The Impact of Wildfires on Air Quality & Outdoor Workers in Alberta
Alberta, Canada, a province known for its picturesque landscapes and vast wilderness, faces a significant challenge every year – wildfires. This natural disaster not only poses threats to wildlife and property but also has severe consequences for the air quality in the region. In recent years, the intensity and frequency of wildfires have increased due to climate change, leading to far-reaching effects on the environment and public health.
Among those most affected are the outdoor workers in construction, transportation, mining, agriculture, and other industries. This article explores how wildfires affect air quality in Alberta and highlight the urgent need for air quality solutions for the well-being of these outdoor workers.
Wildfires and Air Quality in Alberta
Wildfires release significant amounts of particulate matter, volatile organic compounds (VOCs), nitrogen oxides (NOx), and carbon monoxide (CO) into the atmosphere. These airborne pollutants can travel vast distances, blanketing entire regions with thick smoke and smog. With its expansive forests and grasslands, Alberta becomes vulnerable to such impacts during wildfire seasons.
The resulting poor air quality can lead to a number of health issues for the population. Short-term exposure to wildfire smoke can cause respiratory problems and exacerbate asthma, bronchitis, and other chronic lung conditions. Poor air quality leads to decreased energy levels and reduced productivity. Additionally, prolonged exposure to smoke particles has been linked to an increased risk of cardiovascular diseases, lung cancer, and even premature death. Vulnerable groups, such as children, the elderly, and those with pre-existing health conditions, are at even higher risk.
The Impact on Outdoor Workers
Alberta’s economy heavily relies on outdoor industries like construction, transportation, agriculture, and resource extraction. Unfortunately, the nature of these jobs often requires workers to spend extended periods outdoors, exposing them to the adverse effects of wildfire smoke. Construction workers are involved in building projects that may only sometimes have the luxury of indoor workspace, while transportation personnel face prolonged exposure while driving on highways affected by smoke.
Agricultural workers, too, bear the brunt of poor air quality during wildfire events. They toil in fields and pastures, making them susceptible to inhaling harmful pollutants that linger in the air. Wildfires can also compromise water sources, leading to water contamination, which may further affect the health of outdoor workers who rely on these resources.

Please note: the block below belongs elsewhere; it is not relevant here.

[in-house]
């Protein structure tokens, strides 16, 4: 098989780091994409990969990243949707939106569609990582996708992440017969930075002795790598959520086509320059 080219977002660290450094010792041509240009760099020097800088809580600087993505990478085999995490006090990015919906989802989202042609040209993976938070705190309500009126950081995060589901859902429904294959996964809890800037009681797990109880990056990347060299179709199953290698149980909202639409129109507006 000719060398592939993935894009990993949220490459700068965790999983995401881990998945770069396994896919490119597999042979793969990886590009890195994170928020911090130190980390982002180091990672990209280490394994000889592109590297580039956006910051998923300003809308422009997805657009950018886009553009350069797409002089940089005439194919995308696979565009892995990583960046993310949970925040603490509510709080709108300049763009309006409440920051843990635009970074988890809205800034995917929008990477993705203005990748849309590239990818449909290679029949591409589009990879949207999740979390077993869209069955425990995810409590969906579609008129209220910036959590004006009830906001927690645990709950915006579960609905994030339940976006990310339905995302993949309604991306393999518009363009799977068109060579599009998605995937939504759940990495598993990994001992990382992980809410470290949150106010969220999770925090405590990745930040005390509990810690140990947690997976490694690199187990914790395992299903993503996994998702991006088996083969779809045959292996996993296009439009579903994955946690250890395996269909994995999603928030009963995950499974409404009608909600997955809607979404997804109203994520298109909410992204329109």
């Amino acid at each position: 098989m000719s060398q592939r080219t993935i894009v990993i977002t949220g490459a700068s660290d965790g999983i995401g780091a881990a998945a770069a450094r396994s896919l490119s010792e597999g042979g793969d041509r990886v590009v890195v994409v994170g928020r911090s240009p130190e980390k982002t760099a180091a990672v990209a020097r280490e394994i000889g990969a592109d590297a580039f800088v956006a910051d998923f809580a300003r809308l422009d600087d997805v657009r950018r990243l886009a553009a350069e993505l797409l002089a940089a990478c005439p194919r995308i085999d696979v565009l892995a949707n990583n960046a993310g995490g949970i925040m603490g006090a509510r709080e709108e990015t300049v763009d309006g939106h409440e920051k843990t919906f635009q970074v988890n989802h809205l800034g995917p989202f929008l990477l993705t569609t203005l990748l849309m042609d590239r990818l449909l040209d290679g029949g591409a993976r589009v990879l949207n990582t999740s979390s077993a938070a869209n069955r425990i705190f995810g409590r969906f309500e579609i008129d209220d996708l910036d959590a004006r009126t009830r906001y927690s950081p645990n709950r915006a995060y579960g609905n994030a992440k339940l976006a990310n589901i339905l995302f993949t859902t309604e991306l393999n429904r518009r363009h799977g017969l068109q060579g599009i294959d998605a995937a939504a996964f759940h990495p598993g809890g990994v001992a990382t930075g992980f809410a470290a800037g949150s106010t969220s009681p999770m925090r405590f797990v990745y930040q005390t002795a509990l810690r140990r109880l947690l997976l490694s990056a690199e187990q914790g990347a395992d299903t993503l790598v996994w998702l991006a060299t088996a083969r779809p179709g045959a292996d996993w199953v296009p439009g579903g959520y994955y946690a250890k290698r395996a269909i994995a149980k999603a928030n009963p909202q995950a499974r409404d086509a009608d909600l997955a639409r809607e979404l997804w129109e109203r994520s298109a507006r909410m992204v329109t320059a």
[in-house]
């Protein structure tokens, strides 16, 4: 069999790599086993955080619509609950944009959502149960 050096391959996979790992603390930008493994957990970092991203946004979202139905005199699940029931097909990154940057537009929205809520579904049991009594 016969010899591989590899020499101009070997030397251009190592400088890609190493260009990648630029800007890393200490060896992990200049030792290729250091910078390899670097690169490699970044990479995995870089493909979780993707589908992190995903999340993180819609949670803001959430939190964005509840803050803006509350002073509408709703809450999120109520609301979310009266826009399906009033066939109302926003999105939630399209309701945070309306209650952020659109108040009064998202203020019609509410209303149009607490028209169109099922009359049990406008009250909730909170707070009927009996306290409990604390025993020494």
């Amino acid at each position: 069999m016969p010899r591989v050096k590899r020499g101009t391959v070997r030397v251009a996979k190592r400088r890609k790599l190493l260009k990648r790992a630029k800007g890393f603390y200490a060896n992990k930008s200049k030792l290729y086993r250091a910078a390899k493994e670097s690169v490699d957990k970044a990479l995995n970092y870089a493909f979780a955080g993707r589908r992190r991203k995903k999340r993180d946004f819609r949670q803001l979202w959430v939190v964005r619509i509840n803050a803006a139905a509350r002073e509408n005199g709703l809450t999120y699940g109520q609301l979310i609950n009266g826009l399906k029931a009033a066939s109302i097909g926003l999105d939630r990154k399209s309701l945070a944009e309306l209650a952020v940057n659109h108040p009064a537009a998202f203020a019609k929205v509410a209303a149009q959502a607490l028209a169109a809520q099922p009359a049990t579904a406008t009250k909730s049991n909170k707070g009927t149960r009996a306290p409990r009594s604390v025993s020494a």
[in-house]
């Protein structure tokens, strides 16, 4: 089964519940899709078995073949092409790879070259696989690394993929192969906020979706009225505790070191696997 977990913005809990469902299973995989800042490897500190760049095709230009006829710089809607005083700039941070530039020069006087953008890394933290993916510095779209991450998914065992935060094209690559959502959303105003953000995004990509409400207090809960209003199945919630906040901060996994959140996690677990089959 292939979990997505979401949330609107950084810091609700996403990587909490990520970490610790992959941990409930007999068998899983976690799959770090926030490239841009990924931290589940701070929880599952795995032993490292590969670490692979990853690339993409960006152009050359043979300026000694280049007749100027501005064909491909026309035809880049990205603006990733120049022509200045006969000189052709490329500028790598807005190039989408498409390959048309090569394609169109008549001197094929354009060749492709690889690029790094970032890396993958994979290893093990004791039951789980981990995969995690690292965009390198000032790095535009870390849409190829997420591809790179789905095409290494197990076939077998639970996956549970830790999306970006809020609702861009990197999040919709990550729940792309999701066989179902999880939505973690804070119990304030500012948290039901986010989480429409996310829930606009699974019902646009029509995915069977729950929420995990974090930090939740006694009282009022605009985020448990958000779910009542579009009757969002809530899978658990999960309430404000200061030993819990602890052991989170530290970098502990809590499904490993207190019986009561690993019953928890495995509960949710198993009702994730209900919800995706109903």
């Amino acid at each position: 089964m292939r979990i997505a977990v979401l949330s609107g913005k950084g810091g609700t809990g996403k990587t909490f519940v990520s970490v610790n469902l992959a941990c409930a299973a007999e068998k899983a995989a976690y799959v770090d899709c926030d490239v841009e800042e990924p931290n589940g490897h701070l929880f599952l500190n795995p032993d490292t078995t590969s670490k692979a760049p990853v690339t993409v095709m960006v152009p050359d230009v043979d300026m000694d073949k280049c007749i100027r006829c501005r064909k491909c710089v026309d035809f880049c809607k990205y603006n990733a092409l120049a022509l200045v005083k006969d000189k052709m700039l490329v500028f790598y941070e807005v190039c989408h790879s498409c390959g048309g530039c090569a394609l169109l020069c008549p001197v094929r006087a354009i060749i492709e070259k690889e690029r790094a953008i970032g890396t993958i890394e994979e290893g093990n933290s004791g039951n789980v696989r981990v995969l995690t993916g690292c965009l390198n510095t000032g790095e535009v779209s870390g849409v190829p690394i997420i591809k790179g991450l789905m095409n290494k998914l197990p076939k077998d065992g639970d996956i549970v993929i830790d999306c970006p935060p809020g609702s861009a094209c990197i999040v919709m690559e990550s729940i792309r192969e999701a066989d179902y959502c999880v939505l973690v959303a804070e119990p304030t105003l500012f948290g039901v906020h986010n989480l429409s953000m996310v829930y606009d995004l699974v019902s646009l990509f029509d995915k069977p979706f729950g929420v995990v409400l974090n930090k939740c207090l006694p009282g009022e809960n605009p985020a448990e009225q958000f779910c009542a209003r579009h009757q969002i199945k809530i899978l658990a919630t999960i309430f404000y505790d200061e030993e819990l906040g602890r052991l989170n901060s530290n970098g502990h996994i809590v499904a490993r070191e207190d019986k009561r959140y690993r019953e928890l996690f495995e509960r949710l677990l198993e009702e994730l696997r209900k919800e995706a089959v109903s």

Air Quality Solutions for Outdoor Workers
Given the increased frequency and intensity of wildfires, protecting the health and well-being of outdoor workers must become a top priority. Employers, regulatory bodies, and individuals should collectively take steps to ensure the implementation of air quality solutions.
- Monitoring and communication – Establishing a robust air quality monitoring system can help identify hazardous conditions. Employers should communicate these conditions to workers, adjust schedules, or provide personal protective equipment (PPE) when necessary.
- Ensure ISO air quality standards are met – Mobile equipment cabins used in the mining and construction industry must meet the new international standard to protect workers and mitigate liability. The updated ISO 23875 has been set in place to support the safety of workers and improve productivity while holding companies accountable for reducing exposure to harmful toxins. At Polar Mobility, we provide certification for mining and construction equipment to ensure compliance with the new health and safety standards.
- Respiratory protection – Equipping outdoor workers with N95 masks or respirators can significantly reduce their exposure to harmful airborne particles. Employers should make it mandatory for workers to wear this protective gear during wildfire events.
- Flexible scheduling – Where possible, employers can modify work schedules to reduce outdoor exposure during peak wildfire activity. Early morning shifts, when air quality is usually better, could be considered.
- Training and awareness – Conduct regular training sessions for outdoor workers to educate them about the dangers of poor air quality and how to use protective equipment effectively.
Addressing this ongoing challenge requires a multi-faceted approach involving awareness, preparedness, and collaboration. By implementing air quality solutions and providing appropriate protective measures, we can safeguard the health of outdoor workers and build a safer and more resilient Alberta for the future.